He was born at Aix in Provence. His father was a locksmith from the Vendée, who enthusiastically accepted the principles of the French Revolution and encouraged liberal ideas in his son. François had brilliant success at Avignon in the lycée where he was afterwards professor (1815); he returned to Aix to study law, and in 1818 was called to the bar, where his eloquence would have ensured his success had he not been more interested in the study of history. His abilities were shown in an Eloge de Charles VII, which was crowned by the Académie de Nîmes in 1820, and a memoir on Les Institutions de Saint Louis, which in 1821 was crowned by the Academie des Inscriptions et Belles Lettres.
He then went to Paris, where he was soon joined by his friend and compatriot, Adolphe Thiers, the future president of the French republic. He was introduced by JA Manuel, formerly a member of the Convention, to the Liberal paper, Courrier francais, where he became a member of the staff which carried on a fierce pen-and-ink warfare against the Restoration. He acquired his knowledge of the men and intrigues of the Napoleonic epoch from Talleyrand.
Mignet's Histoire de la revolution française (1824), in support of the Liberal cause, was an enlarged sketch, prepared in four months, in which more stress was laid on fundamental theories than on the facts. In 1830 he founded the National with Thiers and Armand Carrel, and signed the journalists' protest against the Ordonnances de juillet, but he refused to profit from his party's victory. He was satisfied with the modest position of director of the archives at the Foreign Office, where he stayed till the revolution of 1848, when he was dismissed, and retired permanently into private life. He had been elected a member of the Académie des Sciences Morales et Politiques, re-established in 1832, and in 1837 was made the permanent secretary; he was also elected a member of the Académie française in 1836, and sought no further honours.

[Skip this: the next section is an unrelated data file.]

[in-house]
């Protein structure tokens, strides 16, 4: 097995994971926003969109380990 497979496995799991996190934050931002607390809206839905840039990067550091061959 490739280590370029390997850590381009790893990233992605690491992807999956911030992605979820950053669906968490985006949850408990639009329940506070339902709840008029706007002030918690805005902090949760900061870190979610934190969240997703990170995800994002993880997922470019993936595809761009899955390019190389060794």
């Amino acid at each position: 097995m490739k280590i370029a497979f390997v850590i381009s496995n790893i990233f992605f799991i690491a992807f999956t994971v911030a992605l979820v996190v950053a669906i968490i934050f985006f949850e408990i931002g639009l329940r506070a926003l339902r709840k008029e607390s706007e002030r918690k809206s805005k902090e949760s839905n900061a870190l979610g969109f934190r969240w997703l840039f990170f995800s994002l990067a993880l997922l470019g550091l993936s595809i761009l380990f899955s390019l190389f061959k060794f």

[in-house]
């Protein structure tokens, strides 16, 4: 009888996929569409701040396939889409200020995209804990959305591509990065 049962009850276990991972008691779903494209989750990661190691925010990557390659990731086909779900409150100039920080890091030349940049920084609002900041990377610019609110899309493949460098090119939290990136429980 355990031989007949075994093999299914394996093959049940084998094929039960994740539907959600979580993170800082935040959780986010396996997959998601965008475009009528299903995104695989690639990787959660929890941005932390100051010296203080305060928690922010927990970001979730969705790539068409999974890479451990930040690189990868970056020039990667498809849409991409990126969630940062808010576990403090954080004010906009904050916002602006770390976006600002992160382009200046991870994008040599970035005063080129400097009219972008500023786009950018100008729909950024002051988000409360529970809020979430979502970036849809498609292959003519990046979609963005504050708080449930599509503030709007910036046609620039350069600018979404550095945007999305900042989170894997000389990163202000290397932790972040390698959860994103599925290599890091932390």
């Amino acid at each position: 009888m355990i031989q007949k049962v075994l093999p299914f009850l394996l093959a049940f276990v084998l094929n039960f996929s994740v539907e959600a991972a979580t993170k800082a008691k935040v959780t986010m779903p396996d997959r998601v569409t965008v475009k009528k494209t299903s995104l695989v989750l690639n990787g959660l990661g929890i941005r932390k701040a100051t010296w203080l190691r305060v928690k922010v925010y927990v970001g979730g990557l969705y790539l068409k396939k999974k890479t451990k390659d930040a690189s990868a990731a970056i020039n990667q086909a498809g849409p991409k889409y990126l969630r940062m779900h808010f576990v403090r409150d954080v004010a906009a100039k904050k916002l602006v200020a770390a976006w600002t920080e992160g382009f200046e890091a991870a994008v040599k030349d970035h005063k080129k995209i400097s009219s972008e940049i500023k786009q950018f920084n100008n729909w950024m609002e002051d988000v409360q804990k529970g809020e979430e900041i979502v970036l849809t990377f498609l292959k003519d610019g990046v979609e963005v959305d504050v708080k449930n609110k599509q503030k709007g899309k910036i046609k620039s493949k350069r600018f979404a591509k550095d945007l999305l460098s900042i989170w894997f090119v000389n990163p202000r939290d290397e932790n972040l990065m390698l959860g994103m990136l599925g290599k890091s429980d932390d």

He was well known in fashionable circles, where his witty conversation and pleasant manners made him a favourite. Most of his time was devoted to study and to his academic duties. Eulogies on his deceased fellow-members, the Academy reports on its work and on the prizes awarded by it, which it was part of Mignet's duty as secretary to draw up, were thoroughly appreciated by connoisseurs, and were collected in Mignet's Notices et portraits.
He worked slowly and lingered over research. With the exception of his description of the French Revolution, which was chiefly a political manifesto, all his early works refer to the middle ages--De La feodalite, des institutions de Saint Louis et de l'infiuence de la legislation de ce prince (1822); La Germanie au viii' et an ix' siècle, sa conversion an christianisme, et son introduction dens la société civilisée de l'Europe occidentale (1834); Essai sur la formation territoriale et politique de la France depuis la fin du xi' siècle jusqu'd la fin du xv (1836); all of these are rough sketches showing only the outlines of the subject.
His most famous works are devoted to modern history. For a long time he had been taken up with a history of the Reformation, but only one part of it, dealing with the Reformation at Geneva, was published. His Histoire de Marie Stuart (2 vols., 1851) made use of some previously unpublished documents, mostly taken from the archives of Simancas. He devoted some volumes to a history of Spain, which had a well-deserved success--Charles Quint, son abdication, son sejour, et sa mort au monastère de Yuste (1845); Antonio Perez et Philippe II. (1845); and Histoire de la rivalité de François I et de Charles Quint (1875). At the same time he had been commissioned to publish the diplomatic acts relating to the War of the Spanish Succession for the Collection des documents inédits; only four volumes of these Negociations were published (1835-1842), and they do not go further than the peace of Nijmwegen; but the introduction is celebrated, and Mignet reprinted it in his Mélanges historiques.
He died at Paris. See the eulogy of Mignet by Victor Duruy, delivered on entering the Académie Française on June 18 1885, and the notice by Jules Simon, read before the Académie des Sciences Morales et Politiques on November 7 1885. This entry was originally from the 1911 Encyclopedia Britannica.